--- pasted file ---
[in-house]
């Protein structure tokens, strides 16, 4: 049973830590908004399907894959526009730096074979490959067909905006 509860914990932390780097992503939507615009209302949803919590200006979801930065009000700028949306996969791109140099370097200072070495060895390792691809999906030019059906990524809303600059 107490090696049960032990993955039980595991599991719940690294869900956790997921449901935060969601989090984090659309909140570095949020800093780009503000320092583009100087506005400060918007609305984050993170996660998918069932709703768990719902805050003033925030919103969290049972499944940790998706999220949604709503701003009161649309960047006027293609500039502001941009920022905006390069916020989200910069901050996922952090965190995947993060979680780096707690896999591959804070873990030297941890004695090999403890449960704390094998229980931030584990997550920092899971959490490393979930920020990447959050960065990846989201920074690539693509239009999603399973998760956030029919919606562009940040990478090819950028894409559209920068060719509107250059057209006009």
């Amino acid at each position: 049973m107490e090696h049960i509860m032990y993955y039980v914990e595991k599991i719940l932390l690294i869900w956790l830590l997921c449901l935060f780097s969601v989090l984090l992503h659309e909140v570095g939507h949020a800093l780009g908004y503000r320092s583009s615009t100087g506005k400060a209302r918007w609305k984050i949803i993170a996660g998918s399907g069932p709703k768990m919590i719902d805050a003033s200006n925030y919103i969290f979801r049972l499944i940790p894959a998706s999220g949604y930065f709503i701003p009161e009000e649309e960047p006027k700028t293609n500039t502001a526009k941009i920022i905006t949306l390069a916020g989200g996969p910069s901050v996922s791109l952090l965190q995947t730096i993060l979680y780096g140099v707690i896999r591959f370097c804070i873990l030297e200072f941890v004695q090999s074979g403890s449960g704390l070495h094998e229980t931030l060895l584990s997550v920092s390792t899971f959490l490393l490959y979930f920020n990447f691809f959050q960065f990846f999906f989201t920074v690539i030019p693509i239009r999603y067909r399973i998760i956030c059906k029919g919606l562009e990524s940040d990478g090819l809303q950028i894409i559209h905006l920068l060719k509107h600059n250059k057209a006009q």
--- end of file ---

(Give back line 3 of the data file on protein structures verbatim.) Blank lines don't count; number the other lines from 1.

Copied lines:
């Amino acid at each position: 049973m107490e090696h049960i509860m032990y993955y039980v914990e595991k599991i719940l932390l690294i869900w956790l830590l997921c449901l935060f780097s969601v989090l984090l992503h659309e909140v570095g939507h949020a800093l780009g908004y503000r320092s583009s615009t100087g506005k400060a209302r918007w609305k984050i949803i993170a996660g998918s399907g069932p709703k768990m919590i719902d805050a003033s200006n925030y919103i969290f979801r049972l499944i940790p894959a998706s999220g949604y930065f709503i701003p009161e009000e649309e960047p006027k700028t293609n500039t502001a526009k941009i920022i905006t949306l390069a916020g989200g996969p910069s901050v996922s791109l952090l965190q995947t730096i993060l979680y780096g140099v707690i896999r591959f370097c804070i873990l030297e200072f941890v004695q090999s074979g403890s449960g704390l070495h094998e229980t931030l060895l584990s997550v920092s390792t899971f959490l490393l490959y979930f920020n990447f691809f959050q960065f990846f999906f989201t920074v690539i030019p693509i239009r999603y067909r399973i998760i956030c059906k029919g919606l562009e990524s940040d990478g090819l809303q950028i894409i559209h905006l920068l060719k509107h600059n250059k057209a006009q």